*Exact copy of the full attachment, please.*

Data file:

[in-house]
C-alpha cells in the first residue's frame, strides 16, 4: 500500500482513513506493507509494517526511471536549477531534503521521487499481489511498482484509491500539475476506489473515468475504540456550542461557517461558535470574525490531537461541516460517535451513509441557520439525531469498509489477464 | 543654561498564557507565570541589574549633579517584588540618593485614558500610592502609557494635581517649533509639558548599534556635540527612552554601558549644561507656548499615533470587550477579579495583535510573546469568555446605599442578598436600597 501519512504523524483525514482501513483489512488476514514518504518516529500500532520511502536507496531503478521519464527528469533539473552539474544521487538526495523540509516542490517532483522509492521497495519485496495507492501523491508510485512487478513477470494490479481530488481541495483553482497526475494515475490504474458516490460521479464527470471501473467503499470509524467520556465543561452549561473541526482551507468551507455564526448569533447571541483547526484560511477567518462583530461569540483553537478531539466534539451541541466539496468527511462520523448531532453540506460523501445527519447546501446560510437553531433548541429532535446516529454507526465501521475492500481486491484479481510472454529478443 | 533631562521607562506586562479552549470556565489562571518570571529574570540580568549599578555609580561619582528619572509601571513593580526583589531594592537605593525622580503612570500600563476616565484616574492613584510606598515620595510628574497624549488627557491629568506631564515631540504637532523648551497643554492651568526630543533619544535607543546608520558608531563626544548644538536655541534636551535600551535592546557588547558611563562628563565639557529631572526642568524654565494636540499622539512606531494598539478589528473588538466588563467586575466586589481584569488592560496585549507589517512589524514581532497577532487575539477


[in-house]
C-alpha cells in the first residue's frame, strides 16, 4: 500500500482513513506493507509494517526511471536549477531534503521521487499481489511498482484509491500539475476506489473515468475504540456550542461557517461558535470574525490531537461541516460517535451513509441557520439525531469498509489477464 | 543654561498564557507565570541589574549633579517584588540618593485614558500610592502609557494635581517649533509639558548599534556635540527612552554601558549644561507656548499615533470587550477579579495583535510573546469568555446605599442578598436600597 501519512504523524483525514482501513483489512488476514514518504518516529500500532520511502536507496531503478521519464527528469533539473552539474544521487538526495523540509516542490517532483522509492521497495519485496495507492501523491508510485512487478513477470494490479481530488481541495483553482497526475494515475490504474458516490460521479464527470471501473467503499470509524467520556465543561452549561473541526482551507468551507455564526448569533447571541483547526484560511477567518462583530461569540483553537478531539466534539451541541466539496468527511462520523448531532453540506460523501445527519447546501446560510437553531433548541429532535446516529454507526465501521475492500481486491484479481510472454529478443 | 533631562521607562506586562479552549470556565489562571518570571529574570540580568549599578555609580561619582528619572509601571513593580526583589531594592537605593525622580503612570500600563476616565484616574492613584510606598515620595510628574497624549488627557491629568506631564515631540504637532523648551497643554492651568526630543533619544535607543546608520558608531563626544548644538536655541534636551535600551535592546557588547558611563562628563565639557529631572526642568524654565494636540499622539512606531494598539478589528473588538466588563467586575466586589481584569488592560496585549507589517512589524514581532497577532487575539477